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Learning ‘orally’ or ‘Learning by Ear’

Oral learning – or ‘learning by ear’ is how the ‘traditional’ and ‘folk’ players have learned and passed on their tradition for centuries. Even though the music has been in existence for over a thousand years and has been internationally acknowledged for at least that long ( - and the harp is our emblem etc etc so is very highly respected universally), isn’t it a surprise to note that the first significant publication of harp music didn’t happen until the 1970s? Not when you know that ‘learning orally’ is how it has been passed through the generations.

It is important to note that there are 2 forms of learning orally / by ear:
learning by ‘rote’ or learning by ‘reason’.

The difference can be likened to the learning of language. To learn by ‘rote’ means to learn by direct imitation – like a parrot would learn – without understanding the meaning of what is said or sounded and certainly not able to use the component parts or concepts to recreate other constructions or communications.

Imagine: You have travelled to Japan and have learned a song in Japanese – and being a good student, you have studied all the inflections, sounds and stops so your performance of it can be convincing – even excellent - and evoked excitement and acclaim from the audience. With a ‘good ear’ and retentive memory, students can learn fixed arrangements quickly – but will understand nothing of how the piece is constructed and so cannot respond to the ‘insiders’ excitement with participating in the ‘language’ / ‘tradition’ as they can only perform what they have perfected. This type of playing has been called ‘parroting’ and is the result of purely ‘rote’ (or ‘imitation’) learning.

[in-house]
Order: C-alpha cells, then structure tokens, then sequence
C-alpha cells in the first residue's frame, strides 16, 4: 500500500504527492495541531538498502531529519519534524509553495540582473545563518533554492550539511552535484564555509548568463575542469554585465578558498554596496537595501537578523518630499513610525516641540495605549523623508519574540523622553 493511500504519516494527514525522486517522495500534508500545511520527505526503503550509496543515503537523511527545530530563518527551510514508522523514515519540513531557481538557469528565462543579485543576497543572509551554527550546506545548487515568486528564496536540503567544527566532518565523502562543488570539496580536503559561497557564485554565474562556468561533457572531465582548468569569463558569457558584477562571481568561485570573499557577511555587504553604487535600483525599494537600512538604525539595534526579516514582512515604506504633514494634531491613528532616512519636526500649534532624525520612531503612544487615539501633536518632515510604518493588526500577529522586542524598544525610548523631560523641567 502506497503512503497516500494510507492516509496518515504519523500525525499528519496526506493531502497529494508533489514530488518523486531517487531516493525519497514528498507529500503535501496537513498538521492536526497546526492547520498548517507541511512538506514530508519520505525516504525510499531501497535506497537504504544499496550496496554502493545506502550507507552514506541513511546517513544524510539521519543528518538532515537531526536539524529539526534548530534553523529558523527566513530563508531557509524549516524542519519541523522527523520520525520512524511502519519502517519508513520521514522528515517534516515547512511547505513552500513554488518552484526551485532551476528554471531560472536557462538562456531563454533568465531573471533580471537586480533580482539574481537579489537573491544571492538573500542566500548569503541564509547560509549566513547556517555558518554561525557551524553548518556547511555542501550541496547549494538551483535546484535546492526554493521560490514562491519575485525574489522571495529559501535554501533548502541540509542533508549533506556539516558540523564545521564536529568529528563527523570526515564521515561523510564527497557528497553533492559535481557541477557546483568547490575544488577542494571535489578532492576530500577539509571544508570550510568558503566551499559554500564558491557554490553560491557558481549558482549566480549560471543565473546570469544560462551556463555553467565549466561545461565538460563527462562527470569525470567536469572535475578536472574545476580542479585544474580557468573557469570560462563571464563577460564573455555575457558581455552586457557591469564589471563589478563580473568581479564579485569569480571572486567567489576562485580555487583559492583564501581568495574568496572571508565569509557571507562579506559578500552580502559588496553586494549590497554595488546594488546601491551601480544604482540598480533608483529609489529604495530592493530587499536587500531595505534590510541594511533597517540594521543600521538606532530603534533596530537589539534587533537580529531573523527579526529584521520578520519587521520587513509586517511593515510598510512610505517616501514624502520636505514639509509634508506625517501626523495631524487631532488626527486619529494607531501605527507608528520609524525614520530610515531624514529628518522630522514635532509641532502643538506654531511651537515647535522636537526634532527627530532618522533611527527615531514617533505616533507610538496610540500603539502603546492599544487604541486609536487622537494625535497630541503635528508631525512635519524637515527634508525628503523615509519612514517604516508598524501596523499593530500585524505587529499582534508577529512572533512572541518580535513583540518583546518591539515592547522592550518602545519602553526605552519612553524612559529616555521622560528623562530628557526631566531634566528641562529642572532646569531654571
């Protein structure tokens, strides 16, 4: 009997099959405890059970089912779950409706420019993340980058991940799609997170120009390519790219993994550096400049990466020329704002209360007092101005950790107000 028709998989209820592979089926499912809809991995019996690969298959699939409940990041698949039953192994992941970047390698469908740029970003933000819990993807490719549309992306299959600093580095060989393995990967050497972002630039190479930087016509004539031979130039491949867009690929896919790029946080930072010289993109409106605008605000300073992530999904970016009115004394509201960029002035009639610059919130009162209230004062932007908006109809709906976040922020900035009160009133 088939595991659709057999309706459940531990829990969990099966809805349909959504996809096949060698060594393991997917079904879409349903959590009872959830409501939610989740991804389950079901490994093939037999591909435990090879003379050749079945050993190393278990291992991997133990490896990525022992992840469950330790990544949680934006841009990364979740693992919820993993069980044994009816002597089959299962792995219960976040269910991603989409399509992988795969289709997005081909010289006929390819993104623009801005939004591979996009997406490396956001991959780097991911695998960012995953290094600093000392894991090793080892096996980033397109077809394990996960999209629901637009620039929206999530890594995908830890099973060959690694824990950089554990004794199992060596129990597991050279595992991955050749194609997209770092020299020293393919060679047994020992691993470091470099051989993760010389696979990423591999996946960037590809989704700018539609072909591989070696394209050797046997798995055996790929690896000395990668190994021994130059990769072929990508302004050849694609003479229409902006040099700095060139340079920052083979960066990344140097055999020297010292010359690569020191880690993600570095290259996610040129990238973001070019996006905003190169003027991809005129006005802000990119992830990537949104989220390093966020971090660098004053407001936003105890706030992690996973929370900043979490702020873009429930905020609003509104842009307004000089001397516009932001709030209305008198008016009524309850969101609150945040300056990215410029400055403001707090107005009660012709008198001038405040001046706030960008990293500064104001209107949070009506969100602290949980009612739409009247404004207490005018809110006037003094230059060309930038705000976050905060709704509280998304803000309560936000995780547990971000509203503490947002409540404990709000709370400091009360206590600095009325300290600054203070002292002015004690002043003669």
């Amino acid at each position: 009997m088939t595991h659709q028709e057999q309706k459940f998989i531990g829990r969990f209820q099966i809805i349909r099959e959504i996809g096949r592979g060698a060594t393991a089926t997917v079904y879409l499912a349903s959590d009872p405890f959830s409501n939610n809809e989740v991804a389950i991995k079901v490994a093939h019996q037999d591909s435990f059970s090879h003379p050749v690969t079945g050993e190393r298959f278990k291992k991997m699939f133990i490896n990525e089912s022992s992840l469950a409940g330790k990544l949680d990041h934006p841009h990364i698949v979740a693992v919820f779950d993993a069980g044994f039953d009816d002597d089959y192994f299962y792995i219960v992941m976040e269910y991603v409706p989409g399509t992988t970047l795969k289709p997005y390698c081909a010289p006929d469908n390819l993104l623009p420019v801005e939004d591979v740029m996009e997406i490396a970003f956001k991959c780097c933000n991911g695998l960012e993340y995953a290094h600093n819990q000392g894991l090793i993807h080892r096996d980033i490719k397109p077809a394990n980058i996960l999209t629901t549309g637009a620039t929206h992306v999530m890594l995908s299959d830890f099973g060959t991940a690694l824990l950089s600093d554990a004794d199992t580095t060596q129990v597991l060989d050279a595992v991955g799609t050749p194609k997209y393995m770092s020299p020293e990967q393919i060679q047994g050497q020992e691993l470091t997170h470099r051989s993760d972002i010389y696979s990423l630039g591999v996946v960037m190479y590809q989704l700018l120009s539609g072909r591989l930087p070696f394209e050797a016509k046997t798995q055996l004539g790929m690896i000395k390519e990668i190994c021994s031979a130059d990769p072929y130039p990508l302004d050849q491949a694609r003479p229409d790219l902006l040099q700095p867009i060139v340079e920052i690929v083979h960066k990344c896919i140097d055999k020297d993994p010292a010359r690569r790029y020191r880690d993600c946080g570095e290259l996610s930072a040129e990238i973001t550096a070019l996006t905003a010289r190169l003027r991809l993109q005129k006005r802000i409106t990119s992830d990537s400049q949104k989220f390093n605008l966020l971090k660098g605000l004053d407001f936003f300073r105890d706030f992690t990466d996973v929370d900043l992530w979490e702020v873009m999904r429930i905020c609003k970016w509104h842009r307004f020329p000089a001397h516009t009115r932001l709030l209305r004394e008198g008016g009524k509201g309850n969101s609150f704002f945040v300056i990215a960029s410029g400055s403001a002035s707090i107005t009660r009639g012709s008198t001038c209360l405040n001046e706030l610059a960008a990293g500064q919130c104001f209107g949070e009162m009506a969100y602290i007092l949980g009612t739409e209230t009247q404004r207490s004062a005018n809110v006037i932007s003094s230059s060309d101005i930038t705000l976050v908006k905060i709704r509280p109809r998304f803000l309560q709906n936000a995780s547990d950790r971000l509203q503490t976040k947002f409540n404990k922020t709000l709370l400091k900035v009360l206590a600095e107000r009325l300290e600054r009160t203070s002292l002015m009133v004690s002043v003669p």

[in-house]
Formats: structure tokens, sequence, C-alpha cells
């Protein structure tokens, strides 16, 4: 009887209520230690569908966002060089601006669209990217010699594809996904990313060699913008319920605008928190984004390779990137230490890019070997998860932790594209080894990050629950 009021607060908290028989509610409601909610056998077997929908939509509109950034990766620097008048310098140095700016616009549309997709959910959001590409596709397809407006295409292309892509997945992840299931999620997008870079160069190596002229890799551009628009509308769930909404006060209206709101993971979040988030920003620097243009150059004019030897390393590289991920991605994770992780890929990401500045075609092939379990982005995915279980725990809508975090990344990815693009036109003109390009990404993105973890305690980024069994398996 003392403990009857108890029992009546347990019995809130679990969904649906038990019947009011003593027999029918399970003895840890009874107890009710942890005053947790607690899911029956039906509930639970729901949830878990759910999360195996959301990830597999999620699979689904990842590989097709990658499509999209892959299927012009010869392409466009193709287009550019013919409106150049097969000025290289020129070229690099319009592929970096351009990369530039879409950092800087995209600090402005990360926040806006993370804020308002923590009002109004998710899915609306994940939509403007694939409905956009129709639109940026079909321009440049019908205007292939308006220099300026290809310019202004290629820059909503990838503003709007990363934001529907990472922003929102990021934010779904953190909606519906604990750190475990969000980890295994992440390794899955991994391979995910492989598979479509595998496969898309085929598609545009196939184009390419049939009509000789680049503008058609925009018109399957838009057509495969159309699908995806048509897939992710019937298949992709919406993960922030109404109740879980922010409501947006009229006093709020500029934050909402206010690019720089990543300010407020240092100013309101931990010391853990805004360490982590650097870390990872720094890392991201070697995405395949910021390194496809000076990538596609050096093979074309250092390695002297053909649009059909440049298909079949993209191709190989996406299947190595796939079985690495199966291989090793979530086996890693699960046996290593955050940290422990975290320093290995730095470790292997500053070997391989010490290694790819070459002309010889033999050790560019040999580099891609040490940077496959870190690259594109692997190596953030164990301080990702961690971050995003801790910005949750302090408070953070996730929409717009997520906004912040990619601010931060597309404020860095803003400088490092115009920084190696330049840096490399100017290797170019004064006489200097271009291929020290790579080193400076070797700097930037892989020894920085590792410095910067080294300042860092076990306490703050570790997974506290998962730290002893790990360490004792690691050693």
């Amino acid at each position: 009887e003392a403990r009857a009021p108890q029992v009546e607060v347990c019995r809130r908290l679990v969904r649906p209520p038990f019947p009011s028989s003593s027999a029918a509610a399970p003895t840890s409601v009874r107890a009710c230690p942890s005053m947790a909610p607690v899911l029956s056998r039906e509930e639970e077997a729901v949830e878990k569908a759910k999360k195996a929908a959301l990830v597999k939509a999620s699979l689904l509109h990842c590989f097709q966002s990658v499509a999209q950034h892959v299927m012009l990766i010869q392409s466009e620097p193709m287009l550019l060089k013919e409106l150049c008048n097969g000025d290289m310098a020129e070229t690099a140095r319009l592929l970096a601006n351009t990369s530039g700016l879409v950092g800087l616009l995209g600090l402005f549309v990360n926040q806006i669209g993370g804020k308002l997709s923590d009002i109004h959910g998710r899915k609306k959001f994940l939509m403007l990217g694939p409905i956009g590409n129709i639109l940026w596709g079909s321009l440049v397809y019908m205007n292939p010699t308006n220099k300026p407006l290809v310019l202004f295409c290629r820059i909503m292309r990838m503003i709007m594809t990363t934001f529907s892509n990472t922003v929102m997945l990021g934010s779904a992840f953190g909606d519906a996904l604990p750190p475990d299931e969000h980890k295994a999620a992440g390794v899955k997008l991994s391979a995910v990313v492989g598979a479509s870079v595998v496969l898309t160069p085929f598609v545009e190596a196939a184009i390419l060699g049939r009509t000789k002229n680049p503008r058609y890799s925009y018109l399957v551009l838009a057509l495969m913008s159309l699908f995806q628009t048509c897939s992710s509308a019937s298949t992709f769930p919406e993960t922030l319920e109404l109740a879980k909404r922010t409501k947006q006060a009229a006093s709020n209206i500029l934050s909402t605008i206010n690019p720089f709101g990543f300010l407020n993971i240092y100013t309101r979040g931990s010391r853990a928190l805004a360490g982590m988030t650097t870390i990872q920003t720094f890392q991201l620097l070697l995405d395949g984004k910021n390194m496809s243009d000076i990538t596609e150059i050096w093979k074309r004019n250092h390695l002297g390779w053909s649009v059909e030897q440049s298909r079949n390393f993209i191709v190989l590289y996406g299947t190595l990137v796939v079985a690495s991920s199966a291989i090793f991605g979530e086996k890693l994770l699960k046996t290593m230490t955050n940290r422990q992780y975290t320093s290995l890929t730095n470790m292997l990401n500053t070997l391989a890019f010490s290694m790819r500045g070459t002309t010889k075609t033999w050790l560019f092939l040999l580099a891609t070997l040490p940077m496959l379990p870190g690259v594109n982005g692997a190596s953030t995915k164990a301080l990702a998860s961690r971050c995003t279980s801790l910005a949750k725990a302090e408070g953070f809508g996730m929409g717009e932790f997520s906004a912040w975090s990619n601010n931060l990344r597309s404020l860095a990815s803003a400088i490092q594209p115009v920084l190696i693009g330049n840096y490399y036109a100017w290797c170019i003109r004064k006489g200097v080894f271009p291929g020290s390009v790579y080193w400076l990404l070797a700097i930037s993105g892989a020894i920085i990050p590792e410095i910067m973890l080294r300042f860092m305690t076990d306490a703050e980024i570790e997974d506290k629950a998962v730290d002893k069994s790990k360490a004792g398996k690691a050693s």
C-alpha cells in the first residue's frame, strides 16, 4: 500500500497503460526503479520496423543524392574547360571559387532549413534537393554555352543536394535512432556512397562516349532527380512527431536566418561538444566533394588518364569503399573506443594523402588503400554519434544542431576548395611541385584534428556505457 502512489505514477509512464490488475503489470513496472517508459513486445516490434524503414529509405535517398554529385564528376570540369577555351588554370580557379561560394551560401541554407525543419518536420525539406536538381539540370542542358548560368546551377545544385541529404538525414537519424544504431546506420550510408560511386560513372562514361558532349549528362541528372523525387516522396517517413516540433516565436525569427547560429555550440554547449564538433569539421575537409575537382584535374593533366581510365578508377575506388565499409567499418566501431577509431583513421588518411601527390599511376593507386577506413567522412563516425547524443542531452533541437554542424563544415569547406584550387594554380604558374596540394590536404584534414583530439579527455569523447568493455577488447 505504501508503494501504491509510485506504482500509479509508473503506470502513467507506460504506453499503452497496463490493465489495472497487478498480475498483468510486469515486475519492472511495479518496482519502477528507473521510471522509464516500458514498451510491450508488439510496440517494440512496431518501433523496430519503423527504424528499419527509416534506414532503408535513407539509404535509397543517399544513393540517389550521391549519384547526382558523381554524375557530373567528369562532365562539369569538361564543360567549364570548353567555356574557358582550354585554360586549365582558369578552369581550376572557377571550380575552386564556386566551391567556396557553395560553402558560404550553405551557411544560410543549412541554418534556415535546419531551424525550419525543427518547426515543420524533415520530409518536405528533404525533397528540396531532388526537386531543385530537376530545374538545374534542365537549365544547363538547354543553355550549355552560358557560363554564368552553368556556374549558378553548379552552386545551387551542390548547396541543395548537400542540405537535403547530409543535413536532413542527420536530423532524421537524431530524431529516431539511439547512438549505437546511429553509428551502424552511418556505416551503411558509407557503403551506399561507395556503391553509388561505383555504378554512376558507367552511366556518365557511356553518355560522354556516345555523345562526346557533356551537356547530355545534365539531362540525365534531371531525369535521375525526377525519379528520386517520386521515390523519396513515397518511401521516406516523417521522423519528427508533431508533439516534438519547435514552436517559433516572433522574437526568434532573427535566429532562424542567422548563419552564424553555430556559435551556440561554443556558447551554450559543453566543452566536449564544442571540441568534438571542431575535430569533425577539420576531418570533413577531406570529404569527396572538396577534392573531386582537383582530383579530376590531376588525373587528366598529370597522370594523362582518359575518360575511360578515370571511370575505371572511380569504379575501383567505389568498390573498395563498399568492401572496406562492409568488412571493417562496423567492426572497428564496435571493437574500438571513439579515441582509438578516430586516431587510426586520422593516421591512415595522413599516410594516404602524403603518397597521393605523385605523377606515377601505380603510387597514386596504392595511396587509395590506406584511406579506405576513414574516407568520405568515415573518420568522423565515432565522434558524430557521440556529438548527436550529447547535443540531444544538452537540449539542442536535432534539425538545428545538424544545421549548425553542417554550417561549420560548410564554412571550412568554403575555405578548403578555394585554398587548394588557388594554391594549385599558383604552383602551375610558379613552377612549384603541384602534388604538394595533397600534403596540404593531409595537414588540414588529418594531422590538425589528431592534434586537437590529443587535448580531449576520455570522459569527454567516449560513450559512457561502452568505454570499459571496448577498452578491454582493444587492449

To learn by ‘reason’ means to learn the language that created the music in the first place so every sequence of notes has meaning, every embellishment is understood, every accent is logical, every nuance is relevant, communicated with conviction and meaning – with the expectation of generating collaborative response from the other ‘insiders’ / speakers of the language / players of the tradition. And, the conversation can go on for hours at a time, exciting to both players and listeners, who are ‘sparking’ off each other, bouncing energy about and having a merry time - because the ‘language’ or ‘tradition’ is common and is a ‘conversation’ – with each participant inspiring the others to explore and experiment with the music – always holding fast to the basic melody (‘the bones of the tune’) with each participant applying different arrangements, ornamentation and variation (‘puttling flesh to the music‘ or ‘the dressing of the tune’). This is what happens in the ‘session’.

In the ‘classical music’ model, learning to read notes and finger technique is the priority. In the process, there is no ‘creative’ interpretation as the player is required to play only what is dictated on the page. These are the differences between learning ‘by ‘note’, ‘rote’ and ‘reason’ (about which I have written extensively. If you are interested in learning more, contact me on This email address is being protected from spambots. You need JavaScript enabled to view it.!).